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David J. Dunn, PhD Headshot

'Get Them Out!' -- Why Did We See Racism at the RNC?

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This morning I came across a video of what appeared to be mob racism on the floor of the Republican convention. The delegate from Puerto Rico goes on stage and is met with shouts of "U-S-A! U-S-A!" mixed with "Get them out! Get them out!"

If I may be a generous critic, I think it is safe to assume that some of the people shouting "U-S-A!" were caught up in mob fervor. Like Reince Priebus, they probably did not have a clue what was going on until somebody whispered in their ears, "You know that clean-cut white boy is shouting 'Get them out!' -- right?"

I am not about to suggest that Republicans are more racist than Democrats. There are plenty of Democrats who say and do racist things. (Some of them go on to be vice president.) In some ways, Democratic racism is more problematic than what we saw in that video because it is harder to recognize. It often takes the form of patronizing congratulations. Democrats have a bad habit of making a special point to show how un-racist they are by showcasing the accomplishments of minorities, who somehow managed to make something of themselves despite their brownish "disabilities."

But what bothers me about the above video is that there are apparently some members of the GOP who think being racist is not just okay but consistent with the values of their party. They spewed open hate (on camera)! Patronizing racism is inexcusable. It is still racism. But it is arguably an over-correction. If a person highlights the accomplishments of minorities, she is often trying to convince herself she is not a racist. She may be deluding herself, but it may be that at some level she knows racism is wrong.

The clip of the GOP troubles me because I saw delegates being racist without shame. It took the party leadership a little time to figure out what was going on. They tried to shut down the hate-speech, but what does it say about the GOP that a group of white males would be so open about their racism in front of a Hispanic Republican and the rest of TV-watching America?

I do not know the answer, but it is a fair question. There is something about the GOP that makes open racists feel comfortable. Maybe it is because conservatism hearkens back to an allegedly "simpler time," when it just so happens that women did not vote and black folks "knew their place." Or maybe white delegates feel especially privileged because minorities are so underrepresented in the party leadership. Or maybe it is because not even most Republicans believe their party's interest in prevent voter fraud is about anything but suppressing the minority vote.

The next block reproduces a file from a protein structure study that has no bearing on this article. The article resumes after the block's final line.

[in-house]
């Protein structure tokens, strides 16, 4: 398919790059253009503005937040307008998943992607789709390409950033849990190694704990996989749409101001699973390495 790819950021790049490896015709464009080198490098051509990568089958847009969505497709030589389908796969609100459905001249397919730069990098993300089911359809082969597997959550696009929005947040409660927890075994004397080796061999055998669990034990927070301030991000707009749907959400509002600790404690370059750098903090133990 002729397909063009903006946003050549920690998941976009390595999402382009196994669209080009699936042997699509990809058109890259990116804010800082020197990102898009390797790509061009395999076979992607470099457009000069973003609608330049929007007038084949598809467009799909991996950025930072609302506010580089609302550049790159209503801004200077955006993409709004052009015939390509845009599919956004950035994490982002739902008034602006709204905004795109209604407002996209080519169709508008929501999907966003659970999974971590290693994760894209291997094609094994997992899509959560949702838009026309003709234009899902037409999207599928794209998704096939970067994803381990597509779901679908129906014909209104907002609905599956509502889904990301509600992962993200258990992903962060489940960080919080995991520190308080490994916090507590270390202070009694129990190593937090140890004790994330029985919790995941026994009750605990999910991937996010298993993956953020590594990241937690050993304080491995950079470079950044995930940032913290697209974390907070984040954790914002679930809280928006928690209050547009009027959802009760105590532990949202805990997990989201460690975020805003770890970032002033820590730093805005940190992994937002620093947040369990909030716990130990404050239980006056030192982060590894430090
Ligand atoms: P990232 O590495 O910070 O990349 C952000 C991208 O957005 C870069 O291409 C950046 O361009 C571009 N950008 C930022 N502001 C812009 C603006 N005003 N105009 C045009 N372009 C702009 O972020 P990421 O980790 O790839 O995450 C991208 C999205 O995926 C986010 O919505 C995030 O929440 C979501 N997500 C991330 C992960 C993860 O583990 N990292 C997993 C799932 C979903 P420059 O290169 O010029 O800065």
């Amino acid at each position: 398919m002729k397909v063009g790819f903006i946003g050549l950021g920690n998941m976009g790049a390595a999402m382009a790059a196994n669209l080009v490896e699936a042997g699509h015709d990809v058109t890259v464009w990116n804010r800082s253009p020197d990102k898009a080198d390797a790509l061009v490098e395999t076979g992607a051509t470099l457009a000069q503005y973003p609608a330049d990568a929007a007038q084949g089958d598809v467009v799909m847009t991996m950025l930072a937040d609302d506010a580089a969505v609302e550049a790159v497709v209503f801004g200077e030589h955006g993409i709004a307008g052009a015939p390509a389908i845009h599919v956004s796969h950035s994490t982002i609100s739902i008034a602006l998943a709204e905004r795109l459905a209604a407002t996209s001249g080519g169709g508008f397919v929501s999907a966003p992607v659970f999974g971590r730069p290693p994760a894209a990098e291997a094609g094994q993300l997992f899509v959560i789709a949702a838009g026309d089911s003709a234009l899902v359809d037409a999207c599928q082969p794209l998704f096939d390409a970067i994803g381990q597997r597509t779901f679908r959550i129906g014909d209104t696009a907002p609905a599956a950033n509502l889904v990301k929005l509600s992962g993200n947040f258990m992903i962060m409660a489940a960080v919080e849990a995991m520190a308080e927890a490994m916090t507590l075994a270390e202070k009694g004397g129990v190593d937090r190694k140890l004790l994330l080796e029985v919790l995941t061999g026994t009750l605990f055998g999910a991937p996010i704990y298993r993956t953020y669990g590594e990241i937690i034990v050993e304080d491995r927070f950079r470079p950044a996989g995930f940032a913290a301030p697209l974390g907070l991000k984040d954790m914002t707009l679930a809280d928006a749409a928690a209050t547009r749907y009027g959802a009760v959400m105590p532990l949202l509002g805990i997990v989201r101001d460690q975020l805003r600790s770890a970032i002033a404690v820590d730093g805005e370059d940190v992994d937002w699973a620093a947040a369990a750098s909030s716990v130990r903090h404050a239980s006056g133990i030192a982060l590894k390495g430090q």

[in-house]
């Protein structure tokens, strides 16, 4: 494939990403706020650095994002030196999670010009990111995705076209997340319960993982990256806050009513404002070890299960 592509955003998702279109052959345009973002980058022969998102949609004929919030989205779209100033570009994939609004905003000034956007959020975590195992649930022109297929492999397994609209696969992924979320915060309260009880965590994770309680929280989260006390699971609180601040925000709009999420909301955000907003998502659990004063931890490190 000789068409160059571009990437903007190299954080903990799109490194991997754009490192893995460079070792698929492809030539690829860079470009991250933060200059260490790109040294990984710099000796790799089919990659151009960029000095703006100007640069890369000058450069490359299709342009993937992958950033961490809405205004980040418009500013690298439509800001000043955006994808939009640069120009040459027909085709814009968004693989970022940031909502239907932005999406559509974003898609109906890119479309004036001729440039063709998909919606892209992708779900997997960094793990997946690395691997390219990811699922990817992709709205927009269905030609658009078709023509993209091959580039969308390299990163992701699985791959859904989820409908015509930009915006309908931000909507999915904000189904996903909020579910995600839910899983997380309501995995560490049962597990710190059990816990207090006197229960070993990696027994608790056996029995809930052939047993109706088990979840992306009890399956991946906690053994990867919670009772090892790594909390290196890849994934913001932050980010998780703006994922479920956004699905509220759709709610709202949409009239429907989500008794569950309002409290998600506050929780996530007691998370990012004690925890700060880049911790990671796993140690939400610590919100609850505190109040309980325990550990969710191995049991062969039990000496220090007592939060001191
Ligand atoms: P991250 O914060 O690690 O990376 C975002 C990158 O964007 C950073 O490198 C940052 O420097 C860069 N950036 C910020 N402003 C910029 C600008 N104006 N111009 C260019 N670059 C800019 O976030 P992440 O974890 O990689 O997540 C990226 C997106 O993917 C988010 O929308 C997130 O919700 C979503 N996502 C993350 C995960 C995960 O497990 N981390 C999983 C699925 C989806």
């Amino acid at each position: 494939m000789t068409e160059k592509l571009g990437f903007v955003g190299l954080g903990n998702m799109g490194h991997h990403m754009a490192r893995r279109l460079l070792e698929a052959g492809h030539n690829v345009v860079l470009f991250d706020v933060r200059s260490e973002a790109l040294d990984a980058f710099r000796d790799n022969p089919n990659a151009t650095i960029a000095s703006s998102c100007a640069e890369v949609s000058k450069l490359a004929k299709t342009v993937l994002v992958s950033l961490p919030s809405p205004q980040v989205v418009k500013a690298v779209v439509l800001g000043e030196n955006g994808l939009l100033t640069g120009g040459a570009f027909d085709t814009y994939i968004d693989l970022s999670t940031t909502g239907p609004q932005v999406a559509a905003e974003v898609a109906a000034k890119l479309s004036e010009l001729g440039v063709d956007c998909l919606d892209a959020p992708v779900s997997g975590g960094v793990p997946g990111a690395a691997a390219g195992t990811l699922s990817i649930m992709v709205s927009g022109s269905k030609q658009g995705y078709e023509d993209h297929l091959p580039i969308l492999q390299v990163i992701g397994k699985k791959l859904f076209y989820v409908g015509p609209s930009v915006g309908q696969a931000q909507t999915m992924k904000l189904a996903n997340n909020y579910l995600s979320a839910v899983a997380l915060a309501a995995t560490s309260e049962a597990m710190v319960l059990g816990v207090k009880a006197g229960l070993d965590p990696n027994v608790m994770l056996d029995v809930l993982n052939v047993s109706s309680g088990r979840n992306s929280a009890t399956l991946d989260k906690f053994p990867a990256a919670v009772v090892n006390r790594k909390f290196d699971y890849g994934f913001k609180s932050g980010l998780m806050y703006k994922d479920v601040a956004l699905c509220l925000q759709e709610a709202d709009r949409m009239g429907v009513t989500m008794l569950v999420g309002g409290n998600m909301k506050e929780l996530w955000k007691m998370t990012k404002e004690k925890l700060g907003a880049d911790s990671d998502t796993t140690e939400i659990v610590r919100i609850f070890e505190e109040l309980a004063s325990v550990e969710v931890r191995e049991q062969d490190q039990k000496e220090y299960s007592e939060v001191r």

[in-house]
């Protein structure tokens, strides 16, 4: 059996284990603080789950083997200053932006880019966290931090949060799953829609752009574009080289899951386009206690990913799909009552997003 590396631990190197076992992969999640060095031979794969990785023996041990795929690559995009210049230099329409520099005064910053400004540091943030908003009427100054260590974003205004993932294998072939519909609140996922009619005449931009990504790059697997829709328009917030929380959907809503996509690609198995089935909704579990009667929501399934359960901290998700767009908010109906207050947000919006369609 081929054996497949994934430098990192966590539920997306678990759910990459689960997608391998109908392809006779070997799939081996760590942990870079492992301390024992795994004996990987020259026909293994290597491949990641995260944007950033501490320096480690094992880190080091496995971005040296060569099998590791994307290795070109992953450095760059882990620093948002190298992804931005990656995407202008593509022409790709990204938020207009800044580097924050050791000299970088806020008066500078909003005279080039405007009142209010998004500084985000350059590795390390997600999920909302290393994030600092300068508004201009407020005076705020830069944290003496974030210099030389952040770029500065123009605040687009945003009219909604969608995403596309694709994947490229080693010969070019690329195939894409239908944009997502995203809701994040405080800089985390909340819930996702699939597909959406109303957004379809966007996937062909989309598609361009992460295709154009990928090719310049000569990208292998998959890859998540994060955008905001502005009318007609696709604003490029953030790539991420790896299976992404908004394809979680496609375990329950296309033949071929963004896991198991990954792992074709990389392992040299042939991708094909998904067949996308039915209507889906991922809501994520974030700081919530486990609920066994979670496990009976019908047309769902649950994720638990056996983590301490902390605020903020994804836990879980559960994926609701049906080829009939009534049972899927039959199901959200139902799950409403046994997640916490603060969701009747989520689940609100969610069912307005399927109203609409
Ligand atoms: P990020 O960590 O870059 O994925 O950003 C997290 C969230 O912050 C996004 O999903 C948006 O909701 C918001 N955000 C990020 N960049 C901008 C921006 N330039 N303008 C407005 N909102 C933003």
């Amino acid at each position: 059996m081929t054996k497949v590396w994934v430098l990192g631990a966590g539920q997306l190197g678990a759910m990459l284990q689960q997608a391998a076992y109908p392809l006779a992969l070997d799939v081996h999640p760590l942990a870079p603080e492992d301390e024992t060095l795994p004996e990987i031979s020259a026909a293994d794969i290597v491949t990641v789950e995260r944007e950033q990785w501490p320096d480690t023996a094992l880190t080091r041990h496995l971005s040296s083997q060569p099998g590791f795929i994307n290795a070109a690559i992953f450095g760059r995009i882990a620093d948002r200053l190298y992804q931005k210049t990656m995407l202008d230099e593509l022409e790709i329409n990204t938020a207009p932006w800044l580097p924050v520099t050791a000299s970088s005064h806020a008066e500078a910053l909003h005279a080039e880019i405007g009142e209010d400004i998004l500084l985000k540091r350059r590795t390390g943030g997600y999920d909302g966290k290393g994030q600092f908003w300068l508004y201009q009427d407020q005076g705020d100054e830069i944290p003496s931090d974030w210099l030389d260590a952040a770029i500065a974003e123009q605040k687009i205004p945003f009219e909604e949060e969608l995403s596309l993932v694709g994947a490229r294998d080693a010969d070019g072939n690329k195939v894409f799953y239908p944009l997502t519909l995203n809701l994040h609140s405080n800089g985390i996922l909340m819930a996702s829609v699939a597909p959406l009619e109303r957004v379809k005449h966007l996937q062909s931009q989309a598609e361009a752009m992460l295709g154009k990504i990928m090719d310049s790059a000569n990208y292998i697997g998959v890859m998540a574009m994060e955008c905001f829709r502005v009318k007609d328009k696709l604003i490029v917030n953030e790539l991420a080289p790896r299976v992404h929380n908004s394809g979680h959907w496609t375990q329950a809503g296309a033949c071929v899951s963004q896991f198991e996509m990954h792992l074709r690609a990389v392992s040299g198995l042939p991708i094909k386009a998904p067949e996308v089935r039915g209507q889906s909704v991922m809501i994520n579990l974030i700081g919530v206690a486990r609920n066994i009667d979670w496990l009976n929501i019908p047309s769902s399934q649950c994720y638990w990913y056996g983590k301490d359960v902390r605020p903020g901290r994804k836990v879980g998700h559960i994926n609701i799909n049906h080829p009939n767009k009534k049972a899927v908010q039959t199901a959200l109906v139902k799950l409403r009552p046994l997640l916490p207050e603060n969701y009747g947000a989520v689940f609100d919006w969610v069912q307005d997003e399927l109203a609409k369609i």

The Republican Party needs to face up to the fact that, no matter what its platform says, their culture, tactics, and values make open racists feel quite comfortable being openly racist. The GOP is the party for them!

Of course, it's not like the leadership of the party is oblivious to the fact that there is a racist bloc in their base. The GOP has tried to capitalize on Southern disaffection with the Democratic Party ever since Lyndon B. Johnson passed the Civil Rights Act of 1964 (as Andrew M. Manis has persuasively shown). I guess you could say that a silent appeal to racists has been a pillar of the Republican Party's political strategy for almost 50 years.

Republican leadership needs to be honest about the tacit acceptance of racism in its ranks. Otherwise, white delegates will continue to shout down brown people (or throw peanuts at them), and official shock and apologies will be increasingly seen as the hollow gestures they probably are.

Correction: I relied on early news reports for my information about the events at the RNC. Those reports have been retracted. Therefore, I can no longer say with confidence that delegates were shouting "Get them out." I believe that my critique of racism in the RNC remains valid, but in this case that critique rests upon faulty evidence. I apologize for any confusion my error might have caused.

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